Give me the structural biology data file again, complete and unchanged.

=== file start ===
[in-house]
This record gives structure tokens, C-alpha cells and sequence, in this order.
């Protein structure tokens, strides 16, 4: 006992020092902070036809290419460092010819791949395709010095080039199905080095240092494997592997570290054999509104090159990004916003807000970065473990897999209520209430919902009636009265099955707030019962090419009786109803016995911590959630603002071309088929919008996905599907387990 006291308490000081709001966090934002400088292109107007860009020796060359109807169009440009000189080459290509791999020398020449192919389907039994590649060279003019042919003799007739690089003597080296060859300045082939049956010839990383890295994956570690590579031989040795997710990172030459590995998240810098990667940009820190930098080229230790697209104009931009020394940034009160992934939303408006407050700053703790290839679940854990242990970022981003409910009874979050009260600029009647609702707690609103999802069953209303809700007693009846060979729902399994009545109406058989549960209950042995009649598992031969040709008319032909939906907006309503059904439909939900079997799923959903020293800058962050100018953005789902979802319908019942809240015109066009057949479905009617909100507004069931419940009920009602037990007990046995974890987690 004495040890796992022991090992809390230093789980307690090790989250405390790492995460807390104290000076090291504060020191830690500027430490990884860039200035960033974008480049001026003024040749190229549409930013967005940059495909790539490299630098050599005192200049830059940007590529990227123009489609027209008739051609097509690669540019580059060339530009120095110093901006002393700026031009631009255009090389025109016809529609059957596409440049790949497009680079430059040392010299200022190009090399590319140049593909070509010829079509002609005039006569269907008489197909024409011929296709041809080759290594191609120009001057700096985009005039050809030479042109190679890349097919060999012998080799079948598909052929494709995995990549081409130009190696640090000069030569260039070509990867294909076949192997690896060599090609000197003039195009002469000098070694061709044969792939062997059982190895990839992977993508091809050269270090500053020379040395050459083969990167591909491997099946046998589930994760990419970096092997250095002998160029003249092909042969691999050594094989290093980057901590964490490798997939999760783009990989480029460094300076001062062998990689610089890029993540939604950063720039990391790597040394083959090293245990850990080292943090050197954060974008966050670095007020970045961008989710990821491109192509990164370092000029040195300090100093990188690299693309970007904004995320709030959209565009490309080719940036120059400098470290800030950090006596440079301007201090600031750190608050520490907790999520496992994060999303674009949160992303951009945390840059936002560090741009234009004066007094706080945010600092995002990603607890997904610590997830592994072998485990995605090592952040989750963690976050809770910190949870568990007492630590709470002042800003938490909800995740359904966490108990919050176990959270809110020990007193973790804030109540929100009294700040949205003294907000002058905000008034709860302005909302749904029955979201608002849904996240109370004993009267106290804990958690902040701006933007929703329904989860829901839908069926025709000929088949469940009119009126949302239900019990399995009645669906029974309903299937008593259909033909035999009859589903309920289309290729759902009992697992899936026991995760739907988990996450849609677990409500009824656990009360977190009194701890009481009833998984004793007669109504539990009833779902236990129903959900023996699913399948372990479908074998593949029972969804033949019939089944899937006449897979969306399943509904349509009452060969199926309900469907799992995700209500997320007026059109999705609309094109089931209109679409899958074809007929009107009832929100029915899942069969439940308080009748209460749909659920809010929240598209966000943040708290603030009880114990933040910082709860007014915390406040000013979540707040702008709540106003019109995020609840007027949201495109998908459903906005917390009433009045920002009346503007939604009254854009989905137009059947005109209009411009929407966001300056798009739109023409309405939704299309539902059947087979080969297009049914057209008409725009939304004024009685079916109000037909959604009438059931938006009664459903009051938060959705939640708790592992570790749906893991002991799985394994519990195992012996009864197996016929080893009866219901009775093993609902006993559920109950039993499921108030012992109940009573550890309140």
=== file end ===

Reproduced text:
[in-house]
This record gives structure tokens, C-alpha cells and sequence, in this order.
């Protein structure tokens, strides 16, 4: 006992020092902070036809290419460092010819791949395709010095080039199905080095240092494997592997570290054999509104090159990004916003807000970065473990897999209520209430919902009636009265099955707030019962090419009786109803016995911590959630603002071309088929919008996905599907387990 006291308490000081709001966090934002400088292109107007860009020796060359109807169009440009000189080459290509791999020398020449192919389907039994590649060279003019042919003799007739690089003597080296060859300045082939049956010839990383890295994956570690590579031989040795997710990172030459590995998240810098990667940009820190930098080229230790697209104009931009020394940034009160992934939303408006407050700053703790290839679940854990242990970022981003409910009874979050009260600029009647609702707690609103999802069953209303809700007693009846060979729902399994009545109406058989549960209950042995009649598992031969040709008319032909939906907006309503059904439909939900079997799923959903020293800058962050100018953005789902979802319908019942809240015109066009057949479905009617909100507004069931419940009920009602037990007990046995974890987690 004495040890796992022991090992809390230093789980307690090790989250405390790492995460807390104290000076090291504060020191830690500027430490990884860039200035960033974008480049001026003024040749190229549409930013967005940059495909790539490299630098050599005192200049830059940007590529990227123009489609027209008739051609097509690669540019580059060339530009120095110093901006002393700026031009631009255009090389025109016809529609059957596409440049790949497009680079430059040392010299200022190009090399590319140049593909070509010829079509002609005039006569269907008489197909024409011929296709041809080759290594191609120009001057700096985009005039050809030479042109190679890349097919060999012998080799079948598909052929494709995995990549081409130009190696640090000069030569260039070509990867294909076949192997690896060599090609000197003039195009002469000098070694061709044969792939062997059982190895990839992977993508091809050269270090500053020379040395050459083969990167591909491997099946046998589930994760990419970096092997250095002998160029003249092909042969691999050594094989290093980057901590964490490798997939999760783009990989480029460094300076001062062998990689610089890029993540939604950063720039990391790597040394083959090293245990850990080292943090050197954060974008966050670095007020970045961008989710990821491109192509990164370092000029040195300090100093990188690299693309970007904004995320709030959209565009490309080719940036120059400098470290800030950090006596440079301007201090600031750190608050520490907790999520496992994060999303674009949160992303951009945390840059936002560090741009234009004066007094706080945010600092995002990603607890997904610590997830592994072998485990995605090592952040989750963690976050809770910190949870568990007492630590709470002042800003938490909800995740359904966490108990919050176990959270809110020990007193973790804030109540929100009294700040949205003294907000002058905000008034709860302005909302749904029955979201608002849904996240109370004993009267106290804990958690902040701006933007929703329904989860829901839908069926025709000929088949469940009119009126949302239900019990399995009645669906029974309903299937008593259909033909035999009859589903309920289309290729759902009992697992899936026991995760739907988990996450849609677990409500009824656990009360977190009194701890009481009833998984004793007669109504539990009833779902236990129903959900023996699913399948372990479908074998593949029972969804033949019939089944899937006449897979969306399943509904349509009452060969199926309900469907799992995700209500997320007026059109999705609309094109089931209109679409899958074809007929009107009832929100029915899942069969439940308080009748209460749909659920809010929240598209966000943040708290603030009880114990933040910082709860007014915390406040000013979540707040702008709540106003019109995020609840007027949201495109998908459903906005917390009433009045920002009346503007939604009254854009989905137009059947005109209009411009929407966001300056798009739109023409309405939704299309539902059947087979080969297009049914057209008409725009939304004024009685079916109000037909959604009438059931938006009664459903009051938060959705939640708790592992570790749906893991002991799985394994519990195992012996009864197996016929080893009866219901009775093993609902006993559920109950039993499921108030012992109940009573550890309140």